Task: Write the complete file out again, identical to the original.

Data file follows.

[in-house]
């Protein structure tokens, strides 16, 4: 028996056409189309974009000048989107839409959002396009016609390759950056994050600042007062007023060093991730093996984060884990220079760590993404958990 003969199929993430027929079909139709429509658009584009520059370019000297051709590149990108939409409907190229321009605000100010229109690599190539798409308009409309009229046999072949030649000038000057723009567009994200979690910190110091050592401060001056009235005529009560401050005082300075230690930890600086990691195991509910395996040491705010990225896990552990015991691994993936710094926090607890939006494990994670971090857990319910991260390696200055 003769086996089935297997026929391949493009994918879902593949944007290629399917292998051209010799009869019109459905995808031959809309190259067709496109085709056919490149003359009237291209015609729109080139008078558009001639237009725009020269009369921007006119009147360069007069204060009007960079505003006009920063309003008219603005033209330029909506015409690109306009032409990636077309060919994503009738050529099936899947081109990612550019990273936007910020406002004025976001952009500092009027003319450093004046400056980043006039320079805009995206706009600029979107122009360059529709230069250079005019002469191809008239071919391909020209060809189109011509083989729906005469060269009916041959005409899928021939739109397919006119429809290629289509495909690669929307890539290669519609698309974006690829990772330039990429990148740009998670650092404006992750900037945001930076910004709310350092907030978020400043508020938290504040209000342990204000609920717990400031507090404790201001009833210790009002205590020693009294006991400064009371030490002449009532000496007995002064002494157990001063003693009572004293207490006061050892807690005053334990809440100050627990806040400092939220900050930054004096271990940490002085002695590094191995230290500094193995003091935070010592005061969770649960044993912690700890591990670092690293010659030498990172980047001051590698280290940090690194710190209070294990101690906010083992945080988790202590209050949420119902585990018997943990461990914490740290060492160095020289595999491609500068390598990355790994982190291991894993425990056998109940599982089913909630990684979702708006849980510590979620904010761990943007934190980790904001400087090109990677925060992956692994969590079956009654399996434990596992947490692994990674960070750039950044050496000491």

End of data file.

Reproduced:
[in-house]
């Protein structure tokens, strides 16, 4: 028996056409189309974009000048989107839409959002396009016609390759950056994050600042007062007023060093991730093996984060884990220079760590993404958990 003969199929993430027929079909139709429509658009584009520059370019000297051709590149990108939409409907190229321009605000100010229109690599190539798409308009409309009229046999072949030649000038000057723009567009994200979690910190110091050592401060001056009235005529009560401050005082300075230690930890600086990691195991509910395996040491705010990225896990552990015991691994993936710094926090607890939006494990994670971090857990319910991260390696200055 003769086996089935297997026929391949493009994918879902593949944007290629399917292998051209010799009869019109459905995808031959809309190259067709496109085709056919490149003359009237291209015609729109080139008078558009001639237009725009020269009369921007006119009147360069007069204060009007960079505003006009920063309003008219603005033209330029909506015409690109306009032409990636077309060919994503009738050529099936899947081109990612550019990273936007910020406002004025976001952009500092009027003319450093004046400056980043006039320079805009995206706009600029979107122009360059529709230069250079005019002469191809008239071919391909020209060809189109011509083989729906005469060269009916041959005409899928021939739109397919006119429809290629289509495909690669929307890539290669519609698309974006690829990772330039990429990148740009998670650092404006992750900037945001930076910004709310350092907030978020400043508020938290504040209000342990204000609920717990400031507090404790201001009833210790009002205590020693009294006991400064009371030490002449009532000496007995002064002494157990001063003693009572004293207490006061050892807690005053334990809440100050627990806040400092939220900050930054004096271990940490002085002695590094191995230290500094193995003091935070010592005061969770649960044993912690700890591990670092690293010659030498990172980047001051590698280290940090690194710190209070294990101690906010083992945080988790202590209050949420119902585990018997943990461990914490740290060492160095020289595999491609500068390598990355790994982190291991894993425990056998109940599982089913909630990684979702708006849980510590979620904010761990943007934190980790904001400087090109990677925060992956692994969590079956009654399996434990596992947490692994990674960070750039950044050496000491």